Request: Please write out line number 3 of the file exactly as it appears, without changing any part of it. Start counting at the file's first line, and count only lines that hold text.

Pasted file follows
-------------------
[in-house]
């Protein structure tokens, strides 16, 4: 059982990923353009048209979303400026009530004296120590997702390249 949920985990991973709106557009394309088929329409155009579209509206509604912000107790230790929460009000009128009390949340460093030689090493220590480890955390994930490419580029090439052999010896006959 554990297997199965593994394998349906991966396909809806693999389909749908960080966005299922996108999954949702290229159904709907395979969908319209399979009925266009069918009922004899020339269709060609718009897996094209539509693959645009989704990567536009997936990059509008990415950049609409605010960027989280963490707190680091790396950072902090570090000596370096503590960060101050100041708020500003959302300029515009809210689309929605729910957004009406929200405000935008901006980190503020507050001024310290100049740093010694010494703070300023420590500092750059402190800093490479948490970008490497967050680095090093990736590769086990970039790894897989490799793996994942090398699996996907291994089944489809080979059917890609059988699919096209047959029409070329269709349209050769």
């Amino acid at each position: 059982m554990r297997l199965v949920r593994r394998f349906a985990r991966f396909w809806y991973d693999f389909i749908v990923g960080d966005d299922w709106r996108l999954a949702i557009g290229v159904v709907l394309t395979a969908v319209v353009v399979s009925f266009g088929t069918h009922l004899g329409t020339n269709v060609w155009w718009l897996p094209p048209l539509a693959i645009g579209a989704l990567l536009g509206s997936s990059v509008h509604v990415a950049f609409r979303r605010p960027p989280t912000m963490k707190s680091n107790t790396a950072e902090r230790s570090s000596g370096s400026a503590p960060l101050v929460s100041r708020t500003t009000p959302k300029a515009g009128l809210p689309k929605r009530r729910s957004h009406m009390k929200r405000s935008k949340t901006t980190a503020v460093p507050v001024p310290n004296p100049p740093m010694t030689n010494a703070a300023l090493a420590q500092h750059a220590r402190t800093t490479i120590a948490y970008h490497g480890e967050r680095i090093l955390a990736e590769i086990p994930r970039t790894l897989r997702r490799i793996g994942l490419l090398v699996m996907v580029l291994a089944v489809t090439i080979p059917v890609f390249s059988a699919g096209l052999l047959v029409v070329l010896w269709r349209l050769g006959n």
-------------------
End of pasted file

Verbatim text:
């Amino acid at each position: 059982m554990r297997l199965v949920r593994r394998f349906a985990r991966f396909w809806y991973d693999f389909i749908v990923g960080d966005d299922w709106r996108l999954a949702i557009g290229v159904v709907l394309t395979a969908v319209v353009v399979s009925f266009g088929t069918h009922l004899g329409t020339n269709v060609w155009w718009l897996p094209p048209l539509a693959i645009g579209a989704l990567l536009g509206s997936s990059v509008h509604v990415a950049f609409r979303r605010p960027p989280t912000m963490k707190s680091n107790t790396a950072e902090r230790s570090s000596g370096s400026a503590p960060l101050v929460s100041r708020t500003t009000p959302k300029a515009g009128l809210p689309k929605r009530r729910s957004h009406m009390k929200r405000s935008k949340t901006t980190a503020v460093p507050v001024p310290n004296p100049p740093m010694t030689n010494a703070a300023l090493a420590q500092h750059a220590r402190t800093t490479i120590a948490y970008h490497g480890e967050r680095i090093l955390a990736e590769i086990p994930r970039t790894l897989r997702r490799i793996g994942l490419l090398v699996m996907v580029l291994a089944v489809t090439i080979p059917v890609f390249s059988a699919g096209l052999l047959v029409v070329l010896w269709r349209l050769g006959n």